First, Mississippi regulated flood insurance rates down to a level that it was impossible to make money, so State Farm's property coverage on the coast did not cover flood/storm damage. Then, after Katrina, Dickie Scruggs and company sued State Farm, and others, forcing them to cover storm damage from Katrina that their policies explicitly did not cover and were not priced to cover. So, facing a state government that, by fiat, forces their fees lower and their coverage higher, State Farm is trying to exit the property insurance business in Mississippi, and the state legislature is considering legislation to prevent them from leaving.So we have a bad court decision (people need money, insurance companies have money, who cares about justice?) potentially followed by bad legislation. The proposed legislation would require all auto insurers in the state to also write homeowners policies. If this passes then State Farm (and most other insurers) will weight their options and probably leave the state entirely. What then? My guess is that the state will come to its senses or, if not, will socialize a large part of the insurance system. So they'll create an even bigger mess.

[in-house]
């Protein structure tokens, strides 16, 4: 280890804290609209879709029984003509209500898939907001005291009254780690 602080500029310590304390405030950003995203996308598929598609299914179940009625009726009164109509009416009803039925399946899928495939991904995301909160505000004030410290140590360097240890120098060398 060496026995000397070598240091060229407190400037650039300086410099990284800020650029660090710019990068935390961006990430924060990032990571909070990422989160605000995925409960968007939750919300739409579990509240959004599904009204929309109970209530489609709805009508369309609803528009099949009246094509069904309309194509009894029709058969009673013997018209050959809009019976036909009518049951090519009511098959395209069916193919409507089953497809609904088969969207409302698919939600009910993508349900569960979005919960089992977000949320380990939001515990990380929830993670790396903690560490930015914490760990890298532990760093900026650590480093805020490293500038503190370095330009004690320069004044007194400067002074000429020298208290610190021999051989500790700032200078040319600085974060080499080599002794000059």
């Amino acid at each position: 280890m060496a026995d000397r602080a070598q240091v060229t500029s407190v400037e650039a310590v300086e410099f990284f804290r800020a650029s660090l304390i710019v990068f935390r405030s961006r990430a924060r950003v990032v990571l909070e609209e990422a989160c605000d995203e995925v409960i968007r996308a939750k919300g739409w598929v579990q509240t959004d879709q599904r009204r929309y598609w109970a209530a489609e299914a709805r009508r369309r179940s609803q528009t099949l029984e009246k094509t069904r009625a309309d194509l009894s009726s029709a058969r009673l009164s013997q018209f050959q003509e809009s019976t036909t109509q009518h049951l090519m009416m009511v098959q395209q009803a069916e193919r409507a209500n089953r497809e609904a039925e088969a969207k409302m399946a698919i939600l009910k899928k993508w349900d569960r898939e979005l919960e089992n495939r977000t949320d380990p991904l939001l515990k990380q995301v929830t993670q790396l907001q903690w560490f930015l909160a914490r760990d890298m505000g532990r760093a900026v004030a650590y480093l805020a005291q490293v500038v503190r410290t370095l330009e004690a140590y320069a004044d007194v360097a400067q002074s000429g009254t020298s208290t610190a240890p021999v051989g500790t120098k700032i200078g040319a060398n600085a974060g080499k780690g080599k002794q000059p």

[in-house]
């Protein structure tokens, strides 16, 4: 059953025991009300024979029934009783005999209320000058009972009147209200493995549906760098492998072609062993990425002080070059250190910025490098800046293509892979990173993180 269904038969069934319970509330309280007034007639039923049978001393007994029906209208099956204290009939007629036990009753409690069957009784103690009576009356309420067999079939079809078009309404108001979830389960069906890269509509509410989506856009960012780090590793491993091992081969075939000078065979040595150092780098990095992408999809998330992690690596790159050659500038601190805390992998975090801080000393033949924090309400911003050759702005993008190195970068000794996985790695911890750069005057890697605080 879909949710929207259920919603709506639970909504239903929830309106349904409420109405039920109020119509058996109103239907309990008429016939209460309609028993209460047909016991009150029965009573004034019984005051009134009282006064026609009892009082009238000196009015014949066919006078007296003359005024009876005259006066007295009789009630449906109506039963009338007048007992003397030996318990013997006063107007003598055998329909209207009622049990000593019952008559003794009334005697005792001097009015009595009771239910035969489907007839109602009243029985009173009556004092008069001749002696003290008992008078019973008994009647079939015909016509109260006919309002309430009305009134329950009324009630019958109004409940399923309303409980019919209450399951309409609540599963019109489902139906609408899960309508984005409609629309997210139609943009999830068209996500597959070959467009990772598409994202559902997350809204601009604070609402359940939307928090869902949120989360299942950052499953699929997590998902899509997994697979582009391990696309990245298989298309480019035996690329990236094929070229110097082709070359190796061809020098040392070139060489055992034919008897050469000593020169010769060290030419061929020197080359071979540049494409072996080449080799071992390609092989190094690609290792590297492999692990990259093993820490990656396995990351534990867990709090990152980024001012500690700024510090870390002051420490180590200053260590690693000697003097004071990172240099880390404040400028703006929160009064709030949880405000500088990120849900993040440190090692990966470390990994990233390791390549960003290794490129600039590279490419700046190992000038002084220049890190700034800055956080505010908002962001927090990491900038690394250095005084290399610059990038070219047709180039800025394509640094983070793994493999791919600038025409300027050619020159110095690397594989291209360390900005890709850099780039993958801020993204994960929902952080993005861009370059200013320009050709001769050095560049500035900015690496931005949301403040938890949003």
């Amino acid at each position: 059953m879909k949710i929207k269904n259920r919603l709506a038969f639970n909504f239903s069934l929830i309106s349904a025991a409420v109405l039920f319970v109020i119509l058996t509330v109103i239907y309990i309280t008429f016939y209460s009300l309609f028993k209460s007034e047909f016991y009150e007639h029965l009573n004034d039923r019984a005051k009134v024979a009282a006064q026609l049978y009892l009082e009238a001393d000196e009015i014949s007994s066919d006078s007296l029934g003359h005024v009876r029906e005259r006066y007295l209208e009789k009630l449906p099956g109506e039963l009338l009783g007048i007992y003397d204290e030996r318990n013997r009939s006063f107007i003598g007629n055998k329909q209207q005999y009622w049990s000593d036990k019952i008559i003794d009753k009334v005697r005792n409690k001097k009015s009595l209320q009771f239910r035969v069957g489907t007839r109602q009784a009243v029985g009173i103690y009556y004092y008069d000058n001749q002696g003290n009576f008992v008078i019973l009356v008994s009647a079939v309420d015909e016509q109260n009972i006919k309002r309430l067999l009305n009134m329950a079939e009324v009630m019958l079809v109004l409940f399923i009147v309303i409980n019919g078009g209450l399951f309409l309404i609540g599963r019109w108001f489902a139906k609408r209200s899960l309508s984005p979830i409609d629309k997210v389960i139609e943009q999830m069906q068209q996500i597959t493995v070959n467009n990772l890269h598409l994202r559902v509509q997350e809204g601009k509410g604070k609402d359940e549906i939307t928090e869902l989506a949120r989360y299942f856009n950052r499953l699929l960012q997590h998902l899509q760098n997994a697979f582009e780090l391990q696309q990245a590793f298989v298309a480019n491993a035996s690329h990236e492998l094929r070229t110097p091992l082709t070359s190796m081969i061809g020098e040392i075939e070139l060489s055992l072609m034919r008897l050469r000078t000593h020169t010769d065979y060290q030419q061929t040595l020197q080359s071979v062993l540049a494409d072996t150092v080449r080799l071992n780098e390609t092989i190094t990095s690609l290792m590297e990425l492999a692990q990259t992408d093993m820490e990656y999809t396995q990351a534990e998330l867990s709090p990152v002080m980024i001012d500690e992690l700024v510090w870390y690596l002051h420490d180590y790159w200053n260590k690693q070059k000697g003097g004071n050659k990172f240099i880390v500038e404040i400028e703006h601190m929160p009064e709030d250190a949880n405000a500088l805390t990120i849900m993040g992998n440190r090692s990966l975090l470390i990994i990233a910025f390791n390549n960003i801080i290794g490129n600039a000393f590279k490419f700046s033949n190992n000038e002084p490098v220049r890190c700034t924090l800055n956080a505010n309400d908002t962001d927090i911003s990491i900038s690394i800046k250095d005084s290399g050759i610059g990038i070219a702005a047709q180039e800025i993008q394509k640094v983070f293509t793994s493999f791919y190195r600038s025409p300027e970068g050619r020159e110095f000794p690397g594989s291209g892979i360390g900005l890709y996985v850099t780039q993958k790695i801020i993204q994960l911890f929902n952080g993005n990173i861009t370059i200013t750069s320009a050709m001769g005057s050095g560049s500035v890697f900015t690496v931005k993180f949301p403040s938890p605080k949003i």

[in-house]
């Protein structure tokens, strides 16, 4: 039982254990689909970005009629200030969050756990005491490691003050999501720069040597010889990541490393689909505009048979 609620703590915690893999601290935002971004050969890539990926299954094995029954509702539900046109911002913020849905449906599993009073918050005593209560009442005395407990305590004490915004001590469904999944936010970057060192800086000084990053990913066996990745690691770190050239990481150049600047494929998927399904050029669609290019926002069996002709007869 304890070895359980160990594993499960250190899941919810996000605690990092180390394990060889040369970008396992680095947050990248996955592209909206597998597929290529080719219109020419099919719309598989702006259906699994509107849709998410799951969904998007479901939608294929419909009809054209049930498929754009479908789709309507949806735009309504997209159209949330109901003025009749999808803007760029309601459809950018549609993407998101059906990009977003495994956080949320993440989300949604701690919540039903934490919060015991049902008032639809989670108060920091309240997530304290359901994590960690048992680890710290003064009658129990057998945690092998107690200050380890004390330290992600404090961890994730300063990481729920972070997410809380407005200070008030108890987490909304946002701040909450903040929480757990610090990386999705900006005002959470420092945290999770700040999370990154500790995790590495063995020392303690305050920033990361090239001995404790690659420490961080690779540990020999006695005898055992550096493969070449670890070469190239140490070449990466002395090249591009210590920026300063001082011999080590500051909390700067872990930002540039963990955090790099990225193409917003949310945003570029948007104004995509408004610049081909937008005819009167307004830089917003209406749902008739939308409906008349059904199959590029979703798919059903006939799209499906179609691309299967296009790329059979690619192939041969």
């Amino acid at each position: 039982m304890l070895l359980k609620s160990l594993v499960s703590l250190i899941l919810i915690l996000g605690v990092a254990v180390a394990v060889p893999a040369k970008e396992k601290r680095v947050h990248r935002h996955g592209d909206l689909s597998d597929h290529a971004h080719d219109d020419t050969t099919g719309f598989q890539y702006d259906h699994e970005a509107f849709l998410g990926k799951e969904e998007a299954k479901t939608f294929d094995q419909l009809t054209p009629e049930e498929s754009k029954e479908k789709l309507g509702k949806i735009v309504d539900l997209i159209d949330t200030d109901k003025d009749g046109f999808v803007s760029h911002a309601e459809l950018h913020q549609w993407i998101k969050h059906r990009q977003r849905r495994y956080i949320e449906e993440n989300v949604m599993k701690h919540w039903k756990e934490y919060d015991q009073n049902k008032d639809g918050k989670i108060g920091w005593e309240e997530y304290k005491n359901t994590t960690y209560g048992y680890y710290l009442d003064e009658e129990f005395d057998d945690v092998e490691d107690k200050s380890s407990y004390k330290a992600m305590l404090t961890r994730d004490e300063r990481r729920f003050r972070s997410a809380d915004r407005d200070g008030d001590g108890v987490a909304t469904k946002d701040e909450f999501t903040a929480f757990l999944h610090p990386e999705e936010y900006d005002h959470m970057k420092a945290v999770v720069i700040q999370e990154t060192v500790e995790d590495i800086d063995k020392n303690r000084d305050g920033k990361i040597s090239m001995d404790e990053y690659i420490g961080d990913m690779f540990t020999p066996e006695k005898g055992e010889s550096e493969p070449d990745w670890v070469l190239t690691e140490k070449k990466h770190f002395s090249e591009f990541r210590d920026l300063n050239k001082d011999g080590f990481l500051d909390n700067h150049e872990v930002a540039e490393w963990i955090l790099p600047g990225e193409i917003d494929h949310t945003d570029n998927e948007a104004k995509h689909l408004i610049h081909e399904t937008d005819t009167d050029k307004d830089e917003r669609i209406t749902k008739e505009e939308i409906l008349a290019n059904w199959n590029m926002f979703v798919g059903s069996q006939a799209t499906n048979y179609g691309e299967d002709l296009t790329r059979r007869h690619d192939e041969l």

Wednesday, February 21, 2007
Broken Courts Breaking Contracts
Via QandO and Coyoteblog: